Yeah, that makes sense! Totally. I loved all that stuff. So I am unabashedly saying and hoping to carry on that tradition of women who, ya know, wrote good songs and knew how to play their instruments and told stories that were very personal to the female experience. And that said, you know, I think more men are actually hopefully going to like the record, too, because it has a masculine side to it as well. It’s really—and this is really stereotypical—but it’s really trying to move. Which I wanted, because the whole idea with Wolves was be like, here are these feminine stories that I was trying to summon up in myself, like the wolf, to have the strength to handle my experience. With most of the record, there’s a softness to it, but to be totally blunt, the joke we made in the studio was always, “Boobs and balls, boobs and balls: They have to be in direct proportion, in an even balance.”

So I feel like it’s my toughest record, in a weird way. And I’m really proud of that because I was getting really sick of, ya know, before and people saying, “Oh, it’s just a girl picking her guitar. La-di-da.”

Right, yeah, that’s kind of insulting.

Or you get up to play a show and people would immediately look at you and before you started and be like, “I know what I’m in for.” And that used to make me crazy. I’m hoping it’ll reach a wider audience, and it’s not just the freaky folk thing anymore. When I wrote it, I was listening to a lot of radio and having fun playing with melodies for the first time in a way that I was like, “I want everyone to like this song!” Even the person who’s just tapping their foot, they’ll get that out of it.

Is there anything you’re hoping that your fans will take away from this piece?

Yeah, I mean obviously I can’t divorce the story of the circumstances in which it was written from the music. And my fans were so supportive during our crisis. Ben Lee, who’s a friend, did fundraising for us. So many of my friends used their celebrity to sort of help us. And the story, despite myself, got a lot of attention. And I was really happy to share our story with different media outlets. Because, as Ben said when he started—he did a Plumfund—because something people don’t realize is that I was like, “I’m not fundraising. What will people think? We have insurance! Blah blah blah.” But a medical crisis like that really wreaks havoc. Things you don’t even think about, like going to take cabs to and from the hospital every day. So that was really a lifesaver. But what he said was, “They are us. This could happen to any of us.” And what I’m hoping people get from it is the importance of holding onto yourself during a crisis, whether or not you are a parent. I don’t want to isolate or alienate fans who are not parents, but at the same time I’m pretty sure the record will hold a special place. It really has touched a lot of mothers, at least in New York City a lot of mothers have started following me during this crisis.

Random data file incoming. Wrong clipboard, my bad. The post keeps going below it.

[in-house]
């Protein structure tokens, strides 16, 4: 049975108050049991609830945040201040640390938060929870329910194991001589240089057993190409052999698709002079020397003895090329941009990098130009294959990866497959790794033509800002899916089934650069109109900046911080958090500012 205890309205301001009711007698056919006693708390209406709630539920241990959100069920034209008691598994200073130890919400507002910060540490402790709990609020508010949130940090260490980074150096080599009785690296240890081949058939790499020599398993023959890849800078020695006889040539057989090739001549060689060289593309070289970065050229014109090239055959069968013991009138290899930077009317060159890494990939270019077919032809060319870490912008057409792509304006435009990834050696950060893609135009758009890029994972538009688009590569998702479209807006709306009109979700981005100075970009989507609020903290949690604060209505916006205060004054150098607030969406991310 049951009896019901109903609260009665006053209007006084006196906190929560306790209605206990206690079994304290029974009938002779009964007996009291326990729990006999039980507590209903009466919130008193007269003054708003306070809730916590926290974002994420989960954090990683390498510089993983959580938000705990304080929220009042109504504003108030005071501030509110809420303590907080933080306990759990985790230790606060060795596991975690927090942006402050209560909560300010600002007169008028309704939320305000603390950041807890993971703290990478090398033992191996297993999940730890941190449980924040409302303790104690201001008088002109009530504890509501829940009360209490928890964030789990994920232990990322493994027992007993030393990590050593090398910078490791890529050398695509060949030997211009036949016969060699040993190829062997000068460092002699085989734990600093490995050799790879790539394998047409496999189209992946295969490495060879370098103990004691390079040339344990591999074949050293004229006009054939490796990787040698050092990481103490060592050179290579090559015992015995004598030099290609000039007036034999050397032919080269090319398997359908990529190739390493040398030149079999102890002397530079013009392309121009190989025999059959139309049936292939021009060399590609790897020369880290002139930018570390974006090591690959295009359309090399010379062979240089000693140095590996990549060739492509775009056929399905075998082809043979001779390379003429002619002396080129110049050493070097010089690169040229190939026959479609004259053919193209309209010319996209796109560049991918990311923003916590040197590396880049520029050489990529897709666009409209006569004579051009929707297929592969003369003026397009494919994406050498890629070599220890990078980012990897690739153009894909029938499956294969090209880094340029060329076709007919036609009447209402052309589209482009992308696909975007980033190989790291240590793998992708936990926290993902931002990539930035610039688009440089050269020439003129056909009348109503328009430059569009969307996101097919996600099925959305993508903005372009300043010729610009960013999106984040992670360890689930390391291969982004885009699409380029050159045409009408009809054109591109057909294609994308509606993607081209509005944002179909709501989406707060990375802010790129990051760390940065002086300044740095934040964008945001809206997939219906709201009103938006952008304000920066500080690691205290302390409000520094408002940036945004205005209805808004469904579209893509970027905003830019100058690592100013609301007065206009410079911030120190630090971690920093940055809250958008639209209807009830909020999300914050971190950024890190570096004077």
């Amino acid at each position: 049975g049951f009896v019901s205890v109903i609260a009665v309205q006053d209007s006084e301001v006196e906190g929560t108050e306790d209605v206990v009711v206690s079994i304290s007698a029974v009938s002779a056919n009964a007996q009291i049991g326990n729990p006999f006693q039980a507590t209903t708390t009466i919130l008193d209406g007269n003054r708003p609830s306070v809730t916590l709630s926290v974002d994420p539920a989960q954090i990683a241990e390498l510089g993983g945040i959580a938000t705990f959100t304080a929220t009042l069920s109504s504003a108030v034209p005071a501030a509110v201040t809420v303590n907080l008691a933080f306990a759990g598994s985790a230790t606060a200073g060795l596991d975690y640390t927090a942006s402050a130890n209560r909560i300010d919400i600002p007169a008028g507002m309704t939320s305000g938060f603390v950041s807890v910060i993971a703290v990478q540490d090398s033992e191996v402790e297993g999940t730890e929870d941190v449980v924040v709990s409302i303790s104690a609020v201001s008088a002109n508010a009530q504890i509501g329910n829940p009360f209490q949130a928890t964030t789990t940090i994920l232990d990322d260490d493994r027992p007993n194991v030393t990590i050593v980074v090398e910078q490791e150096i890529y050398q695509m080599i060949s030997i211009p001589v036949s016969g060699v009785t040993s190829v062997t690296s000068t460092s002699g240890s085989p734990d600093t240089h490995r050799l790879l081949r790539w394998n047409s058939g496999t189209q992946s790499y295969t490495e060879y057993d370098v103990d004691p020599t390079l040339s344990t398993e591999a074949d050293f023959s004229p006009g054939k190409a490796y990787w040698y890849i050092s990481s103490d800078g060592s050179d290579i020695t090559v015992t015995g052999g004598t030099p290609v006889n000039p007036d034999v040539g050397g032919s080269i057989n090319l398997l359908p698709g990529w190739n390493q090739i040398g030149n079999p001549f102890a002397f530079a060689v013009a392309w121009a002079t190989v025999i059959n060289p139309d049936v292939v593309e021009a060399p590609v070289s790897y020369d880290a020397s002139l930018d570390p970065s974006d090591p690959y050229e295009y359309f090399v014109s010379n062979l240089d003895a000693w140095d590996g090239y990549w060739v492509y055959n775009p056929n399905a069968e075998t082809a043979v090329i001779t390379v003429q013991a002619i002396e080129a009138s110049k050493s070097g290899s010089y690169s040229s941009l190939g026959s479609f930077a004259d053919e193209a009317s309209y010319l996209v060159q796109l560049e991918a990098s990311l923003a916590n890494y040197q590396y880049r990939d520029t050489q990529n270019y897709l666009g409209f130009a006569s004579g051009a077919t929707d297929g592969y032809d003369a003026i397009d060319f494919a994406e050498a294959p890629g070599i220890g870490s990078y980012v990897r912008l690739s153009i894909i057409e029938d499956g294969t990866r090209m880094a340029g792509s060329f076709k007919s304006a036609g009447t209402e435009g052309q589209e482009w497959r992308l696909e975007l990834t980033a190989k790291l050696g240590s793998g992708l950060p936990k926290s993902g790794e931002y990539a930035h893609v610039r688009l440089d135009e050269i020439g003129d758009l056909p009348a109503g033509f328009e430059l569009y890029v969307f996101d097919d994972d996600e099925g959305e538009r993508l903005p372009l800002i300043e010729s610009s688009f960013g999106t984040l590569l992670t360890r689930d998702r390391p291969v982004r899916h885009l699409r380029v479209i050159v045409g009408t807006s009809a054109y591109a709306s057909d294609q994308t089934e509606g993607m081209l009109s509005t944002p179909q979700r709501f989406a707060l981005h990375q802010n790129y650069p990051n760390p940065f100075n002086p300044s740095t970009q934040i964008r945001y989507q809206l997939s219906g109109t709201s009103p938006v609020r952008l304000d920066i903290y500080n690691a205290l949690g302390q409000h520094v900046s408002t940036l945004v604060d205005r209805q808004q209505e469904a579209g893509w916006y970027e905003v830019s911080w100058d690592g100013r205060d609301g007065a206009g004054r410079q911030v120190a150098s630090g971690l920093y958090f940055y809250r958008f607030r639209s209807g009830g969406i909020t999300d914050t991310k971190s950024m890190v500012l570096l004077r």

But what I hope fans take away from it is the idea that we can make friends with parts of ourselves that we used to be. I think that’s a lot of what the record is about. I talk a lot about different relationships. There’s one song, “Road Song,” in which it’s kind of a cinematic song. I mean, it’s basically a woman saying that she wants to be with somebody who’s with somebody. And that was a really scary song for me to write. I had to sort of make peace with that part of myself. We all have that.

I know I’m talking to a female music blog right now so I can say this, but I think it’s very hard for women to talk about their desire. Men are allowed to say, “I want that!” Or, “I want her!” Or, “I want to go on the road with my rock and roll band.” And nobody really thinks twice about it. And when it comes to women, we have a harder time talking about that. So for me, this record dealt with a lot of love as issues. Like with wolves. Like why can’t that person step up and do what the wolves do and be my partner? Why can’t I step up? In “Road Song,” it’s like I want that—I want what he has. And “Durga,” the last song, the lover is disappointed in the fact that her partner is not leaving his easel to tend to her needs. So like, all these little stories, these little snippets. Also, there’s this song called “Black” that’s a really small song where I just talk about going to a dark place. As women, especially as mothers, we’re not allowed to talk about wanting to go to a dark place. We’re supposed to just keep it together and lay low, so I think I was dealing with a lot of those questions on the record.

That makes a lot of sense.  There is that weird expectation, especially with a mother, if you say anything is wrong, people are like, “She can’t handle motherhood.”

Exactly! I was even worried, like what are people going to think? She wrote this record about her son? It’s like what I was dealing with, and people were doubting me. It’s because I wrote a record that I was able to mother him. We’re so judgmental. And women are the worst!